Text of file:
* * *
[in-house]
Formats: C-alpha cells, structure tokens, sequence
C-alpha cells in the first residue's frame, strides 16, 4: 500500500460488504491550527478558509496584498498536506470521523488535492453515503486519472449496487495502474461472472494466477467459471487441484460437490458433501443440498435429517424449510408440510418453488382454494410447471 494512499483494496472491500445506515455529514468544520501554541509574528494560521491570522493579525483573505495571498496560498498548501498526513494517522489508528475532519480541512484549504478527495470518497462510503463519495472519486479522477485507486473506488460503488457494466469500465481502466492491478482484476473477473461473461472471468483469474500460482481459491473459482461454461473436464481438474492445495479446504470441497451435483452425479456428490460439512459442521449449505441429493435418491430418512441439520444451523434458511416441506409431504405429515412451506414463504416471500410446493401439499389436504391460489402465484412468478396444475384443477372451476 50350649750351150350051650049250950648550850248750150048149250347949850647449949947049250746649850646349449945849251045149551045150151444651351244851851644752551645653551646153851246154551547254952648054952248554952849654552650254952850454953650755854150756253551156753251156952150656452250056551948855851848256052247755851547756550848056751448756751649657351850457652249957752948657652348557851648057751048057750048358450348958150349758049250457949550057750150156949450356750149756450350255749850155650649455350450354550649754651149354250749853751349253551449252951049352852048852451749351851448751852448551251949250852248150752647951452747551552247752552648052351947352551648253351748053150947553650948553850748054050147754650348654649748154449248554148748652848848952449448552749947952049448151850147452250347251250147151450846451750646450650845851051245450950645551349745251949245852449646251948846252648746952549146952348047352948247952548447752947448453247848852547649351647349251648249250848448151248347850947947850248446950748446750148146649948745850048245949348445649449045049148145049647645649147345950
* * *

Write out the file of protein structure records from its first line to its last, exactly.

[in-house]
Formats: C-alpha cells, structure tokens, sequence
C-alpha cells in the first residue's frame, strides 16, 4: 500500500460488504491550527478558509496584498498536506470521523488535492453515503486519472449496487495502474461472472494466477467459471487441484460437490458433501443440498435429517424449510408440510418453488382454494410447471 494512499483494496472491500445506515455529514468544520501554541509574528494560521491570522493579525483573505495571498496560498498548501498526513494517522489508528475532519480541512484549504478527495470518497462510503463519495472519486479522477485507486473506488460503488457494466469500465481502466492491478482484476473477473461473461472471468483469474500460482481459491473459482461454461473436464481438474492445495479446504470441497451435483452425479456428490460439512459442521449449505441429493435418491430418512441439520444451523434458511416441506409431504405429515412451506414463504416471500410446493401439499389436504391460489402465484412468478396444475384443477372451476 50350649750351150350051650049250950648550850248750150048149250347949850647449949947049250746649850646349449945849251045149551045150151444651351244851851644752551645653551646153851246154551547254952648054952248554952849654552650254952850454953650755854150756253551156753251156952150656452250056551948855851848256052247755851547756550848056751448756751649657351850457652249957752948657652348557851648057751048057750048358450348958150349758049250457949550057750150156949450356750149756450350255749850155650649455350450354550649754651149354250749853751349253551449252951049352852048852451749351851448751852448551251949250852248150752647951452747551552247752552648052351947352551648253351748053150947553650948553850748054050147754650348654649748154449248554148748652848848952449448552749947952049448151850147452250347251250147151450846451750646450650845851051245450950645551349745251949245852449646251948846252648746952549146952348047352948247952548447752947448453247848852547649351647349251648249250848448151248347850947947850248446950748446750148146649948745850048245949348445649449045049148145049647645649147345950